Kelly did help us get our deal. He was telling everyone about the band and introduced us to Scott Burns and Borivoj Krgin. Kelly also sang background vocals on our 3rd demo that we recorded with Scott. After that demo, RR took an interest and financed the 4th demo. Kelly Shaefer, Borvoj Krgin, and Scott Burns were angels for Cynic.

If you compare the fourth demo to the previous ones, how did you develop? Are there similarities/differencies between the demos?
I felt the development was the most dramatic by the 4th demo. The sound was evolving and finding its identity in those first 3 demos. By the 4th demo I understood the direction more clearly and "Focus" ultimately became the realized vision of those demos.

Before you recorded your debut LP, a lot happened. You and drummer Sean Reinert played on Death’s classic "Human”. Why did Chuck choose you? Did you know him previously? How was it to work with Chuck and Steve DiGiorgio?
I first played with Chuck when I was 18 years old. I missed my high school graduation to play some shows in Mexico with Death (for Leprosy) after he had kicked out Rick Rozz. I knew him as a friend before that, we use to get together and play guitar and hang out. After he toured for "Spiritual Healing" he was in need of musicians again, and I happened to be in a position to help him. Cynic was always my priority but I thought it would be a good opportunity. I recommended he check Sean out and he agreed. Steve was an old friend of Chuck's (I think he met Steve when he was up in northern California working with Chris Reifert, who played drums on "Scream Bloody Gore"). Chuck was excited to be making a record with Steve. It was a fun band, we were all good friends. We had a blast playing and practicing those songs. We rehearsed for the "Human" recordings in the Cynic warehouse. Some of our energy must of leaked in.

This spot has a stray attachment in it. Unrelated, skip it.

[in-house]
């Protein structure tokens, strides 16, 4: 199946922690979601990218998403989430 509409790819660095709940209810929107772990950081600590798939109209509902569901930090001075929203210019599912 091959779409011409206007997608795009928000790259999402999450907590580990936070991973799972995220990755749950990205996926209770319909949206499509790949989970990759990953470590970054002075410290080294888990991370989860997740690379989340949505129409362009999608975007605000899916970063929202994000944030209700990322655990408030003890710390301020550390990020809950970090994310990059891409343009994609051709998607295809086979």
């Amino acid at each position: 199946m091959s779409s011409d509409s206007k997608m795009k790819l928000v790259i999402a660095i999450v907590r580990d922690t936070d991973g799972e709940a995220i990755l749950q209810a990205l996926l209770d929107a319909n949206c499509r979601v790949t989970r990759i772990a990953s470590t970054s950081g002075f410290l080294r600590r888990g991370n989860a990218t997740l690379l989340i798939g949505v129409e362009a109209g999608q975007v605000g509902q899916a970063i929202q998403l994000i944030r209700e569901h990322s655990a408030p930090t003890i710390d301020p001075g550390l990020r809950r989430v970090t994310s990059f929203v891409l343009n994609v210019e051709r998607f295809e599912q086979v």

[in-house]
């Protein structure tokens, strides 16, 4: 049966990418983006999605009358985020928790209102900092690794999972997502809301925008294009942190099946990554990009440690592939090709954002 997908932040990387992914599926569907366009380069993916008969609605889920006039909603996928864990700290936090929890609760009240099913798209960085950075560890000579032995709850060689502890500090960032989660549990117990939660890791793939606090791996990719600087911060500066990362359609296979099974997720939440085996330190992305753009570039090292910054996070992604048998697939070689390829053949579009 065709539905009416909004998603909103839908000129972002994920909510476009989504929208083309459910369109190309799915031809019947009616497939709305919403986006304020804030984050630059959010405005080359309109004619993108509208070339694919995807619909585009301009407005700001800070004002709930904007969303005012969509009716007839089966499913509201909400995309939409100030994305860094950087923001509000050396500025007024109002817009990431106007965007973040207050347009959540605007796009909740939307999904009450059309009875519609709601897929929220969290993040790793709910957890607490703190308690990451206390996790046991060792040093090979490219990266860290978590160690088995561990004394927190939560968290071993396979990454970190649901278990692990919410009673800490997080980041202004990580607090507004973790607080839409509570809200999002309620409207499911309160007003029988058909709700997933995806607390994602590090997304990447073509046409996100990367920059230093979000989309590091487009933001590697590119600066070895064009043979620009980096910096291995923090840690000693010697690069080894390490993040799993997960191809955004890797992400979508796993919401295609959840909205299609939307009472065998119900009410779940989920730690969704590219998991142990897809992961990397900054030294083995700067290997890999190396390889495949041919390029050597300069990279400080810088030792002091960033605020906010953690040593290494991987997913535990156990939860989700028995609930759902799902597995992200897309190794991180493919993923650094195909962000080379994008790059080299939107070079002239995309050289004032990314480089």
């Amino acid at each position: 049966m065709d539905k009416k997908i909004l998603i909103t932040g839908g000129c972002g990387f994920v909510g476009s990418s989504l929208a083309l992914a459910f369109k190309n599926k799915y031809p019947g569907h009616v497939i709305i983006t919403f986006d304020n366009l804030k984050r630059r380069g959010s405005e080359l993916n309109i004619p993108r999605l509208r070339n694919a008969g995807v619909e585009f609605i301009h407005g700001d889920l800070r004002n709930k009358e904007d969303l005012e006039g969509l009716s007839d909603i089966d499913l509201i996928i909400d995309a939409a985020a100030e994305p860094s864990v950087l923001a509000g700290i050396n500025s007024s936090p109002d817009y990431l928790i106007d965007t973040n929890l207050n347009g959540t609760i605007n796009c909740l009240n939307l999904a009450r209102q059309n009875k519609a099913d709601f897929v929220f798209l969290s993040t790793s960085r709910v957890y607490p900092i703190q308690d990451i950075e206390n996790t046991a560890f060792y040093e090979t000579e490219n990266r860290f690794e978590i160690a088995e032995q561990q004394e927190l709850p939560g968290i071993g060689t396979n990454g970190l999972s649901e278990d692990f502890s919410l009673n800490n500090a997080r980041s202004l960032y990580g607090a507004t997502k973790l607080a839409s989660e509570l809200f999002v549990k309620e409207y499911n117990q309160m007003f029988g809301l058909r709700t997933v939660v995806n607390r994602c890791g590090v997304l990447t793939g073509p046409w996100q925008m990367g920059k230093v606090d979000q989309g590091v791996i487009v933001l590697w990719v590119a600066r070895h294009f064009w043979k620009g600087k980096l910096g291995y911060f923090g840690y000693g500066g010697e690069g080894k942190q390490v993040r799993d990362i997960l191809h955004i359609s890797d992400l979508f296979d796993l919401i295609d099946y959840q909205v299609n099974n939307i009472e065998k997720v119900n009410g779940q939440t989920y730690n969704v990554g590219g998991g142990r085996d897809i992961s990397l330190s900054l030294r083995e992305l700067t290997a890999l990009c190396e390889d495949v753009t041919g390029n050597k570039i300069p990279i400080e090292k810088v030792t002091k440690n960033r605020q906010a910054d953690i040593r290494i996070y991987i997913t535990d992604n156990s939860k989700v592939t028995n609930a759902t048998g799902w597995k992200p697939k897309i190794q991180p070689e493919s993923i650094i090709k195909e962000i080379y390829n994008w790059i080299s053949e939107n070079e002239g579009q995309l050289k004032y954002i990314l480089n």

What do you think about Chuck? He was the grandfather of death metal, wasn’t he? Unfortunately he's been dead for over three years…
I was just speaking to a friend about Chuck's death last night. Who would have known? He really wrote much of the language and was a visionary. He was pushing the envelope with new melodic sensiblites and unique riffs. He also knew how to write a memorable hook. His production approaches were completely unique and often set the standard for many of the death metal records that followed. He was trusting of his instincts and he also knew he had something special to offer. He was always interested in developing his sound and growing as an artist.

How would you characterize “Human”? Which songs are your favorite? My faves are “Lack of Comprehension”, “Flattening of Emotions” and “Cosmic Sea”. At that time you had made a video for “Lack of Comprehension”. Did you play also on the Death tour?
Human is brutally intense, moody and tight as hell. I like the 3 songs you mentioned. Yes Sean and I did the Human world tour.